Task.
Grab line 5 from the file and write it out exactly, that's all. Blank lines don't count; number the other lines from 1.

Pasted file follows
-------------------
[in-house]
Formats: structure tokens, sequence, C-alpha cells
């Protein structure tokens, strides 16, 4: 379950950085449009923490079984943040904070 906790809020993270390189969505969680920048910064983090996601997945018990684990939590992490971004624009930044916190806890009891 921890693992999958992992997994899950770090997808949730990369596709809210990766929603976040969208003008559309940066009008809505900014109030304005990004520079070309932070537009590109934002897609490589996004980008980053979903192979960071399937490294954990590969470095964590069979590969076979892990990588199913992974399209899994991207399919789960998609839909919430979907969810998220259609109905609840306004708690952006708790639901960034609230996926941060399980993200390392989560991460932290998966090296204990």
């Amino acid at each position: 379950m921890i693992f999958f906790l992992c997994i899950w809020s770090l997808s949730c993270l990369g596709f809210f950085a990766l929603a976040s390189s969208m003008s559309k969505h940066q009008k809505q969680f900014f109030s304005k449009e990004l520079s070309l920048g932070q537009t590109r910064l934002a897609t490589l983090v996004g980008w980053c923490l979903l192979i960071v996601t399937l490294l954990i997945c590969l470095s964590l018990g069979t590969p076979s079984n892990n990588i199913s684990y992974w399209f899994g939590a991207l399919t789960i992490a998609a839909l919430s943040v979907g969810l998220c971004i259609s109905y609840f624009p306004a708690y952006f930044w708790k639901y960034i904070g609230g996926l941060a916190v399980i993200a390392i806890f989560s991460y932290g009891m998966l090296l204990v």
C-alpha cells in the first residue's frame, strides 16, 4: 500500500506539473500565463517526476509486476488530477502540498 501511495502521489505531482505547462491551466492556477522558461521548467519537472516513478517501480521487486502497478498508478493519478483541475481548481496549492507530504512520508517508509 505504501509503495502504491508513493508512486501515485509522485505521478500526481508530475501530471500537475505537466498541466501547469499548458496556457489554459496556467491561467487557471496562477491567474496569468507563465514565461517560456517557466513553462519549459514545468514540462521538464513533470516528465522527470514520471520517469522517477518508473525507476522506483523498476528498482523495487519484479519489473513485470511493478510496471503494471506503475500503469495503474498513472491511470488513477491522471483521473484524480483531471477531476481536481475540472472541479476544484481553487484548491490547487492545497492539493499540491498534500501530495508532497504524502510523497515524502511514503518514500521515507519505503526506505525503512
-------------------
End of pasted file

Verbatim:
C-alpha cells in the first residue's frame, strides 16, 4: 500500500506539473500565463517526476509486476488530477502540498 501511495502521489505531482505547462491551466492556477522558461521548467519537472516513478517501480521487486502497478498508478493519478483541475481548481496549492507530504512520508517508509 505504501509503495502504491508513493508512486501515485509522485505521478500526481508530475501530471500537475505537466498541466501547469499548458496556457489554459496556467491561467487557471496562477491567474496569468507563465514565461517560456517557466513553462519549459514545468514540462521538464513533470516528465522527470514520471520517469522517477518508473525507476522506483523498476528498482523495487519484479519489473513485470511493478510496471503494471506503475500503469495503474498513472491511470488513477491522471483521473484524480483531471477531476481536481475540472472541479476544484481553487484548491490547487492545497492539493499540491498534500501530495508532497504524502510523497515524502511514503518514500521515507519505503526506505525503512